As Rafael Behr wrote this morning, most Tories are taking their unexpected victory as proof both of just how brilliant they are and the uselessness of their opponents.  This is hardly surprising when the SNP, declaring itself the unofficial opposition, isn't content with its 56 seats in Scotland and would rather like to force Alistair Carmichael into resigning for daring to leak something that portrayed poor wee Nicola Sturgeon in a less flattering light.  In such circumstances are bad laws passed, not least when Labour as led by Harriet Harman is in such a supine, self-absorbed mood.  Deciding not to oppose the EU referendum which is now coming like it or not is one thing; to not continue to oppose the cut in the benefit cap to £23,000 is quite another.  Exceptional circumstances don't apparently mean anything to a party hierarchy convinced that it was not being quite harsh enough on those on benefits that did for them.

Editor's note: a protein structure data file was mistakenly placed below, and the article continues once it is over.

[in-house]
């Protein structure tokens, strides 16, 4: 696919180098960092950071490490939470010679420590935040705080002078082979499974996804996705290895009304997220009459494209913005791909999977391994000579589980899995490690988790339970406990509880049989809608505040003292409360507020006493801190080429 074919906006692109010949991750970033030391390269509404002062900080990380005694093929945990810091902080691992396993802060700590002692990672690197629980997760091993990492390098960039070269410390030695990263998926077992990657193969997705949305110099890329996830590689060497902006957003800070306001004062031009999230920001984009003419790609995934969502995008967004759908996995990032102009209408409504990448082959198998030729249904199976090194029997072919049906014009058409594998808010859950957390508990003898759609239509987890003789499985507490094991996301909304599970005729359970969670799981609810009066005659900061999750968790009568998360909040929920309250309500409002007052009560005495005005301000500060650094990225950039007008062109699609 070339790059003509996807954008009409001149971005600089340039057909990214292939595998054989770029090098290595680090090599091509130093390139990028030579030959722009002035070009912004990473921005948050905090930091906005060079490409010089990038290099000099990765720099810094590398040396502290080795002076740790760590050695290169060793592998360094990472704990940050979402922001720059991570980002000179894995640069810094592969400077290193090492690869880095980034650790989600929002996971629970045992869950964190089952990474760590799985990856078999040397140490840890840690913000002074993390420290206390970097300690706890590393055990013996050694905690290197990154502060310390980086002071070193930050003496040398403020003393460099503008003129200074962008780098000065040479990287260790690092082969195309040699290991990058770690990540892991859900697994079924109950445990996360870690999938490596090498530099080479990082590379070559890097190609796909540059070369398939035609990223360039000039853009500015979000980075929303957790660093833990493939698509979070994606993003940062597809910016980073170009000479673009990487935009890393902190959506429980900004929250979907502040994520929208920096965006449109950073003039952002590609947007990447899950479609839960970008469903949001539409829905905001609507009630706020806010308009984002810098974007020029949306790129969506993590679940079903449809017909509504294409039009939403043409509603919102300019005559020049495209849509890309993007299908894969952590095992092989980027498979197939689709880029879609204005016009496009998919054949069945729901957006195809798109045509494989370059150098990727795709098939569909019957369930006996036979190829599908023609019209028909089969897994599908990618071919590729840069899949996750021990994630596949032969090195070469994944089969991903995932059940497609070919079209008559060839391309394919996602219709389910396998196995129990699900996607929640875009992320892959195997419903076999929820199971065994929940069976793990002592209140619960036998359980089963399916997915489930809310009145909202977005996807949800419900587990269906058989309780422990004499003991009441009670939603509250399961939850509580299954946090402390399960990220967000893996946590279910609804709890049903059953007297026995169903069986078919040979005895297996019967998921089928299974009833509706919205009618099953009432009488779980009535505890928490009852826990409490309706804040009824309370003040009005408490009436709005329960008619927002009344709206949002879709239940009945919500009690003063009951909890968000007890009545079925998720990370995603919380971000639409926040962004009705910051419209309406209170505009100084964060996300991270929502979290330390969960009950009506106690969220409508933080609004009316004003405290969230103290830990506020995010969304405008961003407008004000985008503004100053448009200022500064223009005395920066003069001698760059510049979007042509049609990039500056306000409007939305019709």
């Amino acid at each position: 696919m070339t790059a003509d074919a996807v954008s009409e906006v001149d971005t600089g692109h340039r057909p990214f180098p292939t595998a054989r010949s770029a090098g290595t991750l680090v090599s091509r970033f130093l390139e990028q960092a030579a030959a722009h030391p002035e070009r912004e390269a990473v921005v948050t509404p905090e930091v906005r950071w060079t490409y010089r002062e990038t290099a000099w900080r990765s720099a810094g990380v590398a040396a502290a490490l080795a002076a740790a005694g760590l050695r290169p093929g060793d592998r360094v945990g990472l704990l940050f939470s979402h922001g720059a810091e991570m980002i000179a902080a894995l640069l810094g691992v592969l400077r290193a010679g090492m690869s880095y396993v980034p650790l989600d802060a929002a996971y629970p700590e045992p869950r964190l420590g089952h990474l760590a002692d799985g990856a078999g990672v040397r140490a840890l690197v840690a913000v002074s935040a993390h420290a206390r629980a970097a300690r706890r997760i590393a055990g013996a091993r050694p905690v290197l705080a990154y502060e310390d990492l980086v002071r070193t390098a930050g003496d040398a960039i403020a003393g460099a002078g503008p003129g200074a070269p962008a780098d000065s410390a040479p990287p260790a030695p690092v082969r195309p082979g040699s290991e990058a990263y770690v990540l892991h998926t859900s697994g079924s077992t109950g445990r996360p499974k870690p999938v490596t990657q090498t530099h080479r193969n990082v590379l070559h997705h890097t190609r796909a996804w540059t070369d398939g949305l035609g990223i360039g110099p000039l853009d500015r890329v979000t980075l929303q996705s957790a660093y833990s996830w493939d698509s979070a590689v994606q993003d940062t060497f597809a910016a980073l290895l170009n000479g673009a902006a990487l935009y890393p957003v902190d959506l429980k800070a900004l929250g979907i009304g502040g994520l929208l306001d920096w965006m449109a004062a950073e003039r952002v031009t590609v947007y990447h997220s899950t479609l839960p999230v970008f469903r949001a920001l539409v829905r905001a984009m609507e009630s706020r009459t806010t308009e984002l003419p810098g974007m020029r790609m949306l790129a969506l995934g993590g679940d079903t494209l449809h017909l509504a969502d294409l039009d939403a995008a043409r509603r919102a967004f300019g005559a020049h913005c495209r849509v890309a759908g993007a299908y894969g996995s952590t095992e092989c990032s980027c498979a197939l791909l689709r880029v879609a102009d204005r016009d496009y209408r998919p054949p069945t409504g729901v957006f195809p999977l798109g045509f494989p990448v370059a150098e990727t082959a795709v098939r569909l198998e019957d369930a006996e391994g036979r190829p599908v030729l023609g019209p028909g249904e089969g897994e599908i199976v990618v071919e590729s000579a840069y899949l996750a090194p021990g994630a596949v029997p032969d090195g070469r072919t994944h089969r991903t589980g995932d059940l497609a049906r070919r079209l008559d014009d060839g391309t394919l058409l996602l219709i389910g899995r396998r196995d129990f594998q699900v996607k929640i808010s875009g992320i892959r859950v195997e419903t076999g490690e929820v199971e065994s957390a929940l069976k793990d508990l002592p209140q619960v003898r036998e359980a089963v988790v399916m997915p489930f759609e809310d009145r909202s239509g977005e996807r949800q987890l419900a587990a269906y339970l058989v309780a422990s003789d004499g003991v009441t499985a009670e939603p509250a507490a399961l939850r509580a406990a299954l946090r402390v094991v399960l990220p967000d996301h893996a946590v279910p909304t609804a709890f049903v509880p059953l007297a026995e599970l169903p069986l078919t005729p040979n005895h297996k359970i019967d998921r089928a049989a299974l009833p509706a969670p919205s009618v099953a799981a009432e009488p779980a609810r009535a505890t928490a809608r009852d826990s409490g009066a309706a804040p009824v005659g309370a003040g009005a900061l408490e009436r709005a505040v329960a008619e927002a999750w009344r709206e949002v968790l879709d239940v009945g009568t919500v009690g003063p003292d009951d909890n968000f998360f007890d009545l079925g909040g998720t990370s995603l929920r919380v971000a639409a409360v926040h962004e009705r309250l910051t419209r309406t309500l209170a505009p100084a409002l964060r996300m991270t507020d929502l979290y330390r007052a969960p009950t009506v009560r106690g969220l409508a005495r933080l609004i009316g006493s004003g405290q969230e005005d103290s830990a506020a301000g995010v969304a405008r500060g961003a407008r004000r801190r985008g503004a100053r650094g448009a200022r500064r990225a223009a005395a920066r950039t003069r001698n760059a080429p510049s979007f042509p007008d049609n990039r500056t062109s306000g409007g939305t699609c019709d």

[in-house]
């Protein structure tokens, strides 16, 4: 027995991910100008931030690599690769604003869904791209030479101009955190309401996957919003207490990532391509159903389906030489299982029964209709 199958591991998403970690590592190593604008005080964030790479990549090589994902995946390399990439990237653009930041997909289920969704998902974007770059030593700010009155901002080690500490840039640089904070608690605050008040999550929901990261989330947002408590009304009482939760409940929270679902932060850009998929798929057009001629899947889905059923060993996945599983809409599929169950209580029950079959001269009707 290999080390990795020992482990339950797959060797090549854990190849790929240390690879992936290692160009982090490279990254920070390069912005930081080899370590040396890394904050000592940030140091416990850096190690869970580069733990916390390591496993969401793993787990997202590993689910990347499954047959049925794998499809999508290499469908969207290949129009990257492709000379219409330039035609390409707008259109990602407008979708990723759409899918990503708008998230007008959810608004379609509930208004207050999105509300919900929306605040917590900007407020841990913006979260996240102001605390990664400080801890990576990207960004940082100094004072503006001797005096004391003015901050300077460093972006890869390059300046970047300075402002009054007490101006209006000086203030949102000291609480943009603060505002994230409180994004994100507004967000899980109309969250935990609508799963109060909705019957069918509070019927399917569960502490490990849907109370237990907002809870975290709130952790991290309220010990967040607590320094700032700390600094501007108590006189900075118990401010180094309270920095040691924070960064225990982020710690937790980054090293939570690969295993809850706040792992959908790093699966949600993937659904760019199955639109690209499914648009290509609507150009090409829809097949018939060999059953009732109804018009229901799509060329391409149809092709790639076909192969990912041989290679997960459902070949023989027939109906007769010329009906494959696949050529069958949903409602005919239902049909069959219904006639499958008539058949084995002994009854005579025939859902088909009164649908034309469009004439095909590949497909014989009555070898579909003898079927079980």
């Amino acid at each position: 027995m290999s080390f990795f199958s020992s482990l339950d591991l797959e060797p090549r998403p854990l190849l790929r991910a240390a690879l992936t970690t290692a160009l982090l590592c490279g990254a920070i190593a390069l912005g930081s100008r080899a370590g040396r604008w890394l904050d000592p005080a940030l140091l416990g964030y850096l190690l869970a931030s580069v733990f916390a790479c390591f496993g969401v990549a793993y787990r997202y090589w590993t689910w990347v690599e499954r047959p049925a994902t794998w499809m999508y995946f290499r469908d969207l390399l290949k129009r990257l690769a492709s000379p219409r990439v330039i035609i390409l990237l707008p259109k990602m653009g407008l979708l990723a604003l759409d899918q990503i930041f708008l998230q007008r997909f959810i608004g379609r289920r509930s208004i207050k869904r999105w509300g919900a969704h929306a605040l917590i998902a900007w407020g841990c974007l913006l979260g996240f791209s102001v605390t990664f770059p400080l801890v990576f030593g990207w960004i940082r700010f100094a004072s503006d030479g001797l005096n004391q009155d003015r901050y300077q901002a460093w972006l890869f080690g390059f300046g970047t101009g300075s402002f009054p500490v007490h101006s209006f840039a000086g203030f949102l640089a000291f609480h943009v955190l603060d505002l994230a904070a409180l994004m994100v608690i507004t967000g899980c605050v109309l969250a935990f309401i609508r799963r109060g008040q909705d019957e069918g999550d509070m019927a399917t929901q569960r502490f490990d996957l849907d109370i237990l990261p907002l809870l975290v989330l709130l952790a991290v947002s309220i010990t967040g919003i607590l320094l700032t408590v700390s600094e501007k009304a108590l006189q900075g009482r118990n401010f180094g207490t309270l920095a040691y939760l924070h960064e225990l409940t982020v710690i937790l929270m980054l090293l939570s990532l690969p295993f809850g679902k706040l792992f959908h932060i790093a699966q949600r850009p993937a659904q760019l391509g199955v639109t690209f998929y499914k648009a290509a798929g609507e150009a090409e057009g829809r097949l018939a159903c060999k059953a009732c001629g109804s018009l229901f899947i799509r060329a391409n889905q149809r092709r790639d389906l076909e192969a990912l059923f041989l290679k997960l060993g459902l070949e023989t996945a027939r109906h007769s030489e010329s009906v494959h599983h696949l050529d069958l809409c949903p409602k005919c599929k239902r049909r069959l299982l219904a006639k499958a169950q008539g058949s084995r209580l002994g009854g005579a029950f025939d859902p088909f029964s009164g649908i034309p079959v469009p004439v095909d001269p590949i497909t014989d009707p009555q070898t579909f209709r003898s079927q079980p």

It's all the more dispiriting when there were quite so many breathtakingly awful laws proposed in the speech, including some that will directly target Labour.  Not given a direct mention was the reintroduction of the redrawing of the constituency boundaries, destined to make a Labour majority even harder, although you can bet it will return at some stage.  Instead the Tories made do with a surprise inserting into the proposed Trade Unions Bill of an opt-in system for the political fund element of union subscriptions, as clearly we can't have ordinary hard-working people funding parties, as opposed to the super-rich.  The obscene hypocrisy of a government legislating to require strike ballots are supported by 40% of those eligible when it won only 36.9% of the vote meanwhile is chutzpah defined.